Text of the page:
I'm tending to agree with Sandy's comments. I think we all agree that we have a mess with the database stubbing that is going on. And I'm confident that the db fake would make that mess more manageable.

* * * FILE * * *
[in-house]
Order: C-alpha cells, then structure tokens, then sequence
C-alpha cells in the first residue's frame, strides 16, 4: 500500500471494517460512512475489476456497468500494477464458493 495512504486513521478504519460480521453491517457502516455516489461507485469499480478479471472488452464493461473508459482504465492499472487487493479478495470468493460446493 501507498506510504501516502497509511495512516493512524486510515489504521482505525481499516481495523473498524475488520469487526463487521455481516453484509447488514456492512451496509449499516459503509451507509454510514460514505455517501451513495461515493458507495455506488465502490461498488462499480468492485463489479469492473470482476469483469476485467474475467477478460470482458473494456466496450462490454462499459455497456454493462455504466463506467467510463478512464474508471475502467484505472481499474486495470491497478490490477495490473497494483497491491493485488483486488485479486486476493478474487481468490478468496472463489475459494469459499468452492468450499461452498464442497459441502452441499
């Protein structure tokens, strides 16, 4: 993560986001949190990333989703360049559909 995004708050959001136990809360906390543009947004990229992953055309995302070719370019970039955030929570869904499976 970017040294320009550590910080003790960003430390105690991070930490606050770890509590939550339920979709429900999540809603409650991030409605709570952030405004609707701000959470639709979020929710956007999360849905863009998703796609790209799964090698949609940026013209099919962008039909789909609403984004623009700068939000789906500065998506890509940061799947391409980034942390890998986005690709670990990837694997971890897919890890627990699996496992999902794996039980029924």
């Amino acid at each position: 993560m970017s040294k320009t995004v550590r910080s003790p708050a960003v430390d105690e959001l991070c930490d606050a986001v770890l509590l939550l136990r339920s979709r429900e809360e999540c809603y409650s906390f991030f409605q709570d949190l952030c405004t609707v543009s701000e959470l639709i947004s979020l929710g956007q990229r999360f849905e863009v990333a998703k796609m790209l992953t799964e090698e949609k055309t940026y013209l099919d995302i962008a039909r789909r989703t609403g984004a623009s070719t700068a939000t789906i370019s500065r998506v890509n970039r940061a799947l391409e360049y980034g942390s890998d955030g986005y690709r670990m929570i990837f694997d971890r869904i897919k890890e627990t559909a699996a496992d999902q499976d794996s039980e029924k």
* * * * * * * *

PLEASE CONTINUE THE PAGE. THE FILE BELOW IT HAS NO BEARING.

But the way I see the mess, it comes from having a giant flat db interface and really large testcases. The giant flat db.api class means it can be daunting to create a nicely packaged collection of test double functions. Also, by having such large test cases, the generality & complexity of setUp() as well as its distance from any given test method increase tremendously. All of this makes it harder to understand the impact of any one line in setUp and nearly impossible to tell which parts of setUp are relevant to a given test. But, I have to admit that I'm not backing up the way I think we could make the best improvements with any code at the moment--and Soren is. So I'm not sure I really want to stand in the way. My only detraction from a big fake is that it in general has to be a pretty faithful implementation of the real interface. However, if I use a bunch of small special-purpose fakes, I can usually get the same coverage without working as hard. "Sandy Walsh" <sandy.wa...@rackspace.com> said: > I suppose there is a matter of preference here. I prefer to look in the > setup() > and teardown() methods of my test suite to find out how everything hangs > together. > Otherwise I have to check nova.TestCase when things break. The closer my test > can > stay to my expectations from unittest.TestCase the happier I am. > > I can't comment on your fake db implementation, but my fear is this scenario: > > Test1 assumes db.create_foo() will return 123 and Test2 assumes it will return > "abc". How do they both comfortably co-exist? And whatever the mechanism, why > is > it better than just stubs.Set("db.create_foo", _my_create_foo)? > > It's local and it makes sense in the context of that file. > > -S > > ________________________________________ > From: Soren Hansen [so...@linux2go.dk] > > 2011/11/22 Sandy Walsh <sandy.wa...@rackspace.com>: >> I'm not a big fan of faking a database, not only for the reasons outlined >> already, but because it makes the tests harder to understand. > > Can you give me an example? I find the opposite to be true, so I'd > love to see counterexamples. Most of the time, the data store is not > relevant for the tests. I just need to stick an instance into the db, > do some stuff, and verify that I get the correct (direct and indirect) > output. I don't see how having a mocked db.instance_get is any more > readable than a db.instance_create() (or a parameterised > create_instance utility method for testing purposes or whatever). > > _______________________________________________ > Mailing list: https://launchpad.net/~openstack > Post to : firstname.lastname@example.org > Unsubscribe : https://launchpad.net/~openstack > More help : https://help.launchpad.net/ListHelp > _______________________________________________ Mailing list: https://launchpad.net/~openstack Post to : email@example.com Unsubscribe : https://launchpad.net/~openstack More help : https://help.launchpad.net/ListHelp